10 August 2006 Edition
They continue to light the way
We never really knew him. We never had the honour of meeting him. But for the many hundreds of people throughout Cavan and Monaghan who campaigned for his election in those strained and stressful months of May and June 1981 we felt then and ever since that he was that brother of whom we were most proud.
His actions and the stance that he and his comrades took over the months of March through September 1981, and that of others of their number in Long Kesh and the women in Armagh Jail in the preceding year, left an indelible mark on all our lives and changed the course of life for many. Without question they also helped shape the course of contemporary Irish history.
A quarter of a century after the death of Kieran Doherty his legacy and the legacy of those who stood with him in direct defiance of the savagery of the British state and its efforts to criminalise and defeat the Republican struggle, continues to light the way to our shared goal of a united and sovereign Ireland, an Ireland whose citizens of all past allegiances will live in the celebration of a new pluralist and egalitarian society.
The General Election of June 11th 1981 presented the opportunity to not only emulate the achievement of those in neighbouring Fermanagh and South Tyrone who elected Bobby Sands but, most importantly, of impacting as never before on the conscience of the political establishment in the 26 Counties. All too sadly, and with but one or two exceptions, the political establishment closed its eyes and ears.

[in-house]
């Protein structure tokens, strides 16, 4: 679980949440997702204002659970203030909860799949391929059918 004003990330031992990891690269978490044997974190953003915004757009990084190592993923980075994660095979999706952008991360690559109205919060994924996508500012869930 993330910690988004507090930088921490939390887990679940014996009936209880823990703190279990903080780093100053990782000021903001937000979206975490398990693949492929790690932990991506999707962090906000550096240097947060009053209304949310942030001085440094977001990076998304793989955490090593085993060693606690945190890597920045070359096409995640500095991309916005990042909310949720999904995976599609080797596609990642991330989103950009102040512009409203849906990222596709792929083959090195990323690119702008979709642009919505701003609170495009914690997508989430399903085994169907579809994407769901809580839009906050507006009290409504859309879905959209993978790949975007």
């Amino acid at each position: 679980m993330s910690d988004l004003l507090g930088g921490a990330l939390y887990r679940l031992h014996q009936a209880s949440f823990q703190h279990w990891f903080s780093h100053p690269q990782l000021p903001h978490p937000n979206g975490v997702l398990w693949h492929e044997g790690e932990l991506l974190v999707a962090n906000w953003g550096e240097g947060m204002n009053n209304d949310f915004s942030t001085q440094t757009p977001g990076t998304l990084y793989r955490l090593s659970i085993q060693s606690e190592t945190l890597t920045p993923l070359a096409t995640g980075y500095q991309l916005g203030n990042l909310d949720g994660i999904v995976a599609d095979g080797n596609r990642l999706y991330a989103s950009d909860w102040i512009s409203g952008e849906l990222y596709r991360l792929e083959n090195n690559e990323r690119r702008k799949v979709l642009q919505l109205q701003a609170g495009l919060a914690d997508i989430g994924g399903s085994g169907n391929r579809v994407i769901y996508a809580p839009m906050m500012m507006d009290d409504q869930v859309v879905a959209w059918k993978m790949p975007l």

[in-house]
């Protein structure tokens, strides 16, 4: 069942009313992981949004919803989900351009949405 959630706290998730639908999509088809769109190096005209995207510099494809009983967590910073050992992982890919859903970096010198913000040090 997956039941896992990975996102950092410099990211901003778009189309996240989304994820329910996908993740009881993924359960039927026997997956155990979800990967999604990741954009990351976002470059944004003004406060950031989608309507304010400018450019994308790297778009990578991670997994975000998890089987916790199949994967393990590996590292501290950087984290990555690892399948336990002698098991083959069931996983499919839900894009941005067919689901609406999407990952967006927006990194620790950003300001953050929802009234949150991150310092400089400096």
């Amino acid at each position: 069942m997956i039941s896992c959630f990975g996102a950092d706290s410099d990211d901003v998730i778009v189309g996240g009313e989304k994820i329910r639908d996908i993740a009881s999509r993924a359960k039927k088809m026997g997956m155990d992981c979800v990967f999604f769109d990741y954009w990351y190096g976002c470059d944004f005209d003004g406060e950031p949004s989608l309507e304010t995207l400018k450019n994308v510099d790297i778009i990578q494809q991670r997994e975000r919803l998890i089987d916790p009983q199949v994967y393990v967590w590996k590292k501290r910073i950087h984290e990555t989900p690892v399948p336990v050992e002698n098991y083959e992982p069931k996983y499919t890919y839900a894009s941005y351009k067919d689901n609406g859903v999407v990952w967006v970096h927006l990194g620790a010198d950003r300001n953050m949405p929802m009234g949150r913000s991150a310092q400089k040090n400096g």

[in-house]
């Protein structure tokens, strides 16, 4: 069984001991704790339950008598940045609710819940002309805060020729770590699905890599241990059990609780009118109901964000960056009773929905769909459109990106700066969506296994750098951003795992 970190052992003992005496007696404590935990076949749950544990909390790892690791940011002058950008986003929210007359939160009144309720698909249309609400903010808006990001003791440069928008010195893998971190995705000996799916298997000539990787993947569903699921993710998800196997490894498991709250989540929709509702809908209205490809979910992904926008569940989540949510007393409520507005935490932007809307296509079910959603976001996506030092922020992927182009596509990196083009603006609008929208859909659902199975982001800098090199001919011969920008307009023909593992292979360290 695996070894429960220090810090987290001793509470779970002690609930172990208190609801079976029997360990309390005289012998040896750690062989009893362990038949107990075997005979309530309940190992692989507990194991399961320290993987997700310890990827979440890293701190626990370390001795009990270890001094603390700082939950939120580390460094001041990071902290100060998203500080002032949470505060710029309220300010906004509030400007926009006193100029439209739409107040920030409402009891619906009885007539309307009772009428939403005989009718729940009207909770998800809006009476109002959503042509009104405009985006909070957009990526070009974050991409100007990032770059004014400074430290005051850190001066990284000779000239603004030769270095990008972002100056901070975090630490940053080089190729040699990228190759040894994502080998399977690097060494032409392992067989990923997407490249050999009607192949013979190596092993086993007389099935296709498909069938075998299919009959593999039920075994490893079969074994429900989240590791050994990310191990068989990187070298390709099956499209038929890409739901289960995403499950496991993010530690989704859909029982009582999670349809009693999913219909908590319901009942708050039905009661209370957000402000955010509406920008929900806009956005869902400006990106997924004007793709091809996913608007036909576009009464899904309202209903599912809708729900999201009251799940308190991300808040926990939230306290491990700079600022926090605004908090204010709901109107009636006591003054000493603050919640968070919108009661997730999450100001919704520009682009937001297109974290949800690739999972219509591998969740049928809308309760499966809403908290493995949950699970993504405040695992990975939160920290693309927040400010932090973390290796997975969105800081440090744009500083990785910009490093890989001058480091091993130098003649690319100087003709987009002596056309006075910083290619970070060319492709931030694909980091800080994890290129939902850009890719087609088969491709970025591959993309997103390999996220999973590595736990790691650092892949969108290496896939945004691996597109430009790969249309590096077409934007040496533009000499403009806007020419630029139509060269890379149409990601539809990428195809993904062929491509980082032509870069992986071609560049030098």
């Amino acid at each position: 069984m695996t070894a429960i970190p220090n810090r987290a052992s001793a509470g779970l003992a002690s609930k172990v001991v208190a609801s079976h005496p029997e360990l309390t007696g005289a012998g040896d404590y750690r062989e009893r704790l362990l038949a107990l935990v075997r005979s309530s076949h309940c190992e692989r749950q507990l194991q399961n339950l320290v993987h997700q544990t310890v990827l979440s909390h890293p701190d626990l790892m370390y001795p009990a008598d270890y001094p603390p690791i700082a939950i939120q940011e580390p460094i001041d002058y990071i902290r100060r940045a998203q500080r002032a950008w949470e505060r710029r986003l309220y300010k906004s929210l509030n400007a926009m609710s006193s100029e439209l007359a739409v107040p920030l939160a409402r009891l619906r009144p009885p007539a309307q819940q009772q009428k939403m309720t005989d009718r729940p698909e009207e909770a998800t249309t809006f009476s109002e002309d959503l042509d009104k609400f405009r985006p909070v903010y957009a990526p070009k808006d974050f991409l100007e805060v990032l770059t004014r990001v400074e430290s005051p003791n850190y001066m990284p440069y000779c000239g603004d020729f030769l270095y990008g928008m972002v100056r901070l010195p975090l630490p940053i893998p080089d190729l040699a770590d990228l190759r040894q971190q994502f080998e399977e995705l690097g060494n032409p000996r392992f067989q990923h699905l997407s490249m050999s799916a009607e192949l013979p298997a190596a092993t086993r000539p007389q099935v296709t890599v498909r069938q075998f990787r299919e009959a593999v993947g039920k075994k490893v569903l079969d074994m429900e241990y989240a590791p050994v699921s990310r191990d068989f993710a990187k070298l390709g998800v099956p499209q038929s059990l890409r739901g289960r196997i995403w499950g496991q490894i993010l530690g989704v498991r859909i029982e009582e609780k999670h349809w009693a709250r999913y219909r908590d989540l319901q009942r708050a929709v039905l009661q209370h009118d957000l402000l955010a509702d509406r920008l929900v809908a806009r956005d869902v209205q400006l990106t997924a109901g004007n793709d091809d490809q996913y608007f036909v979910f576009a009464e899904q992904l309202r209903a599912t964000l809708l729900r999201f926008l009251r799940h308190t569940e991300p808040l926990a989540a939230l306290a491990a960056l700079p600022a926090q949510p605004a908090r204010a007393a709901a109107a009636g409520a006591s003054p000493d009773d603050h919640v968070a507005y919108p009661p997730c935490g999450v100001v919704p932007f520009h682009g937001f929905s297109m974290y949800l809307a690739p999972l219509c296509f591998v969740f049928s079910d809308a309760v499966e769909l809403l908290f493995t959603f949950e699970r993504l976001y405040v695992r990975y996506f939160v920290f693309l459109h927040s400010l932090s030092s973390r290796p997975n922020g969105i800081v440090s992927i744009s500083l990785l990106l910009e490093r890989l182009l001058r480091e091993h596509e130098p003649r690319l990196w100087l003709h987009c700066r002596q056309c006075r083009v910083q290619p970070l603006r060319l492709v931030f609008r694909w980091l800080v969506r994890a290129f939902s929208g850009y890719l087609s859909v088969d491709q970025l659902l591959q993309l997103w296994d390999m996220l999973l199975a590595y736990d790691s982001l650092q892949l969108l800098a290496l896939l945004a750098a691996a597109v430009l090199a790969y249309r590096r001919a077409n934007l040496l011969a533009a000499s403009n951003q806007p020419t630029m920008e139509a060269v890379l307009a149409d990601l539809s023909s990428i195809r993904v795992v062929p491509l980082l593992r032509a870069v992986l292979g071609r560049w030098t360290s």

Very few of those who came together to form the Co. Monaghan H-Block and Armagh Committee had previous electoral experience, fewer still of other than local election contests. But once the decision to contest was taken it was morning, noon and night until the polling stations closed on Election Day. Postering, leafleting, canvassing, public meetings, after-Mass addresses, protests here and there. What we lacked in experience and expertise we made up for with energy and enthusiasm. And it was infectious.
9,121 electors made Kieran Doherty, a 25 year old from Andersonstown, Belfast, who had never been to Cavan or Monaghan in his lifetime, their Number One choice on the ballot paper. The euphoria and sense of achievement was palpable. The great joy for many was to witness the rekindled hope in the faces of Kieran's anxious mother and father, Margaret and Alfie.
Sadly that renewed hope was all too soon to fade. Difficult weeks followed and despite the unfaltering efforts of campaigners throughout Ireland and internationally, Kieran Doherty's young life ended after 73 days on hunger strike on 2nd August 1981. He joined his comrades Bobby Sands MP, Francis Hughes, Raymond McCreesh, Patsy O'Hara, Joe McDonnell, Martin Hurson and Kevin Lynch, who died the day before. They would be followed by Thomas McElwee and Mickey Devine.
We never really knew him. We never had the honour of meeting him. But we understood.
The admiration and affection of the republican people of Cavan and Monaghan for Kieran's courageous parents Margaret and Alfie is both special and enduring. The dignity of Kieran's loving and grieving parents is an abiding memory for all who were witness to those days.